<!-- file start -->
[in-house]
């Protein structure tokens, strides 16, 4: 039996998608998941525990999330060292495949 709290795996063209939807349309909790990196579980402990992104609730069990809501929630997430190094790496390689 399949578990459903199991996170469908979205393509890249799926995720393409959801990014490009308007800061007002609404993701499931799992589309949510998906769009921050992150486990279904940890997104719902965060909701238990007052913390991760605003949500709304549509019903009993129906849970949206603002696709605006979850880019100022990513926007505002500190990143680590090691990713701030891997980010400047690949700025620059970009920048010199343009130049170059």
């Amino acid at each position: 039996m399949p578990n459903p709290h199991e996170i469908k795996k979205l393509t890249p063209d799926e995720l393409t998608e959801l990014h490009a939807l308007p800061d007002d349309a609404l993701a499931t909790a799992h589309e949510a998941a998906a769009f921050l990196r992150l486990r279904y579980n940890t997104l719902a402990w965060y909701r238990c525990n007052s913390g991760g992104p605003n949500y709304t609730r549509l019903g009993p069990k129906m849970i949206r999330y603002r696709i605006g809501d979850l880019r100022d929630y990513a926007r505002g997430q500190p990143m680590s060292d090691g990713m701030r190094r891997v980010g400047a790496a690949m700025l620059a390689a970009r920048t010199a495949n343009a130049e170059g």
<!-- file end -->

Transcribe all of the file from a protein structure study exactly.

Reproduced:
[in-house]
């Protein structure tokens, strides 16, 4: 039996998608998941525990999330060292495949 709290795996063209939807349309909790990196579980402990992104609730069990809501929630997430190094790496390689 399949578990459903199991996170469908979205393509890249799926995720393409959801990014490009308007800061007002609404993701499931799992589309949510998906769009921050992150486990279904940890997104719902965060909701238990007052913390991760605003949500709304549509019903009993129906849970949206603002696709605006979850880019100022990513926007505002500190990143680590090691990713701030891997980010400047690949700025620059970009920048010199343009130049170059």
């Amino acid at each position: 039996m399949p578990n459903p709290h199991e996170i469908k795996k979205l393509t890249p063209d799926e995720l393409t998608e959801l990014h490009a939807l308007p800061d007002d349309a609404l993701a499931t909790a799992h589309e949510a998941a998906a769009f921050l990196r992150l486990r279904y579980n940890t997104l719902a402990w965060y909701r238990c525990n007052s913390g991760g992104p605003n949500y709304t609730r549509l019903g009993p069990k129906m849970i949206r999330y603002r696709i605006g809501d979850l880019r100022d929630y990513a926007r505002g997430q500190p990143m680590s060292d090691g990713m701030r190094r891997v980010g400047a790496a690949m700025l620059a390689a970009r920048t010199a495949n343009a130049e170059g």